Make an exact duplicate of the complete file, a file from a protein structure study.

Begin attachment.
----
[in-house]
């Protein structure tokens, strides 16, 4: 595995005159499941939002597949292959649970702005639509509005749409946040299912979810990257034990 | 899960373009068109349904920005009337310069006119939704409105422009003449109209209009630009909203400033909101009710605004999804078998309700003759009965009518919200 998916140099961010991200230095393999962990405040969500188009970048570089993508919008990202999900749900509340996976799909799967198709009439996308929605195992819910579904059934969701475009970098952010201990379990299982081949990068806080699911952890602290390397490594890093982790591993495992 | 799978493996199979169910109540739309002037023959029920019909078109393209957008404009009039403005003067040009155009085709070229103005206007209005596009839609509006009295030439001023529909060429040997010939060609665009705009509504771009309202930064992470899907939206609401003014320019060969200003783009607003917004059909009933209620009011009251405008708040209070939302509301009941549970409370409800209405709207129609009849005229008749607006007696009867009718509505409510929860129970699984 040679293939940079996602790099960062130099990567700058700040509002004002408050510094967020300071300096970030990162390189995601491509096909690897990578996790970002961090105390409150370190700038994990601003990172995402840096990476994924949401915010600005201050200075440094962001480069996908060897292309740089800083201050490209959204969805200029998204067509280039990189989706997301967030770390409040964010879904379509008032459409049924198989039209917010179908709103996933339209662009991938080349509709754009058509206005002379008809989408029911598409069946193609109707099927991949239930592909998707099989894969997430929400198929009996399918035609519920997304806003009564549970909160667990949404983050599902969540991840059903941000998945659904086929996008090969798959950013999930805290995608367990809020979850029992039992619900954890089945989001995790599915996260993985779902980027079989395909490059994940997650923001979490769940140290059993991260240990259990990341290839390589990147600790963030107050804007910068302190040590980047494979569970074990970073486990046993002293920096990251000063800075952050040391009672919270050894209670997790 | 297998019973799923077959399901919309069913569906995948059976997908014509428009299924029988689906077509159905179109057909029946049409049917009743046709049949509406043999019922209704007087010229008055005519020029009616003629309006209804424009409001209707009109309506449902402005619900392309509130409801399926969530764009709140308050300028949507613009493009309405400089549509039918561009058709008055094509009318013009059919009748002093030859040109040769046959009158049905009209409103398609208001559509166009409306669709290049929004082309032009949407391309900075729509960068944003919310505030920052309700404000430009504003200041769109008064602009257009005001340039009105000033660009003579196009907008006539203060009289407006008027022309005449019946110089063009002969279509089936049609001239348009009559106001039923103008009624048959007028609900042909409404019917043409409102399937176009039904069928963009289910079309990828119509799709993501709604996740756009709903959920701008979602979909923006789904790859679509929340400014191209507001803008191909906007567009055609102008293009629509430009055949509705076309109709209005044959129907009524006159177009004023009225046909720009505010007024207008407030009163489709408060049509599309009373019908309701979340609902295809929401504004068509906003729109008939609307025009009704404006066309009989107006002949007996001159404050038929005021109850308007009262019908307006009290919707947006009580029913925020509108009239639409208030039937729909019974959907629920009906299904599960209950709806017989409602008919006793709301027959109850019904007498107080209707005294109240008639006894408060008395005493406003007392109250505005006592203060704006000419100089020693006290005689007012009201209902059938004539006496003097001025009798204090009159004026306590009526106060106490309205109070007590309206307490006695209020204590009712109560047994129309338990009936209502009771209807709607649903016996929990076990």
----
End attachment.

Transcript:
[in-house]
């Protein structure tokens, strides 16, 4: 595995005159499941939002597949292959649970702005639509509005749409946040299912979810990257034990 | 899960373009068109349904920005009337310069006119939704409105422009003449109209209009630009909203400033909101009710605004999804078998309700003759009965009518919200 998916140099961010991200230095393999962990405040969500188009970048570089993508919008990202999900749900509340996976799909799967198709009439996308929605195992819910579904059934969701475009970098952010201990379990299982081949990068806080699911952890602290390397490594890093982790591993495992 | 799978493996199979169910109540739309002037023959029920019909078109393209957008404009009039403005003067040009155009085709070229103005206007209005596009839609509006009295030439001023529909060429040997010939060609665009705009509504771009309202930064992470899907939206609401003014320019060969200003783009607003917004059909009933209620009011009251405008708040209070939302509301009941549970409370409800209405709207129609009849005229008749607006007696009867009718509505409510929860129970699984 040679293939940079996602790099960062130099990567700058700040509002004002408050510094967020300071300096970030990162390189995601491509096909690897990578996790970002961090105390409150370190700038994990601003990172995402840096990476994924949401915010600005201050200075440094962001480069996908060897292309740089800083201050490209959204969805200029998204067509280039990189989706997301967030770390409040964010879904379509008032459409049924198989039209917010179908709103996933339209662009991938080349509709754009058509206005002379008809989408029911598409069946193609109707099927991949239930592909998707099989894969997430929400198929009996399918035609519920997304806003009564549970909160667990949404983050599902969540991840059903941000998945659904086929996008090969798959950013999930805290995608367990809020979850029992039992619900954890089945989001995790599915996260993985779902980027079989395909490059994940997650923001979490769940140290059993991260240990259990990341290839390589990147600790963030107050804007910068302190040590980047494979569970074990970073486990046993002293920096990251000063800075952050040391009672919270050894209670997790 | 297998019973799923077959399901919309069913569906995948059976997908014509428009299924029988689906077509159905179109057909029946049409049917009743046709049949509406043999019922209704007087010229008055005519020029009616003629309006209804424009409001209707009109309506449902402005619900392309509130409801399926969530764009709140308050300028949507613009493009309405400089549509039918561009058709008055094509009318013009059919009748002093030859040109040769046959009158049905009209409103398609208001559509166009409306669709290049929004082309032009949407391309900075729509960068944003919310505030920052309700404000430009504003200041769109008064602009257009005001340039009105000033660009003579196009907008006539203060009289407006008027022309005449019946110089063009002969279509089936049609001239348009009559106001039923103008009624048959007028609900042909409404019917043409409102399937176009039904069928963009289910079309990828119509799709993501709604996740756009709903959920701008979602979909923006789904790859679509929340400014191209507001803008191909906007567009055609102008293009629509430009055949509705076309109709209005044959129907009524006159177009004023009225046909720009505010007024207008407030009163489709408060049509599309009373019908309701979340609902295809929401504004068509906003729109008939609307025009009704404006066309009989107006002949007996001159404050038929005021109850308007009262019908307006009290919707947006009580029913925020509108009239639409208030039937729909019974959907629920009906299904599960209950709806017989409602008919006793709301027959109850019904007498107080209707005294109240008639006894408060008395005493406003007392109250505005006592203060704006000419100089020693006290005689007012009201209902059938004539006496003097001025009798204090009159004026306590009526106060106490309205109070007590309206307490006695209020204590009712109560047994129309338990009936209502009771209807709607649903016996929990076990």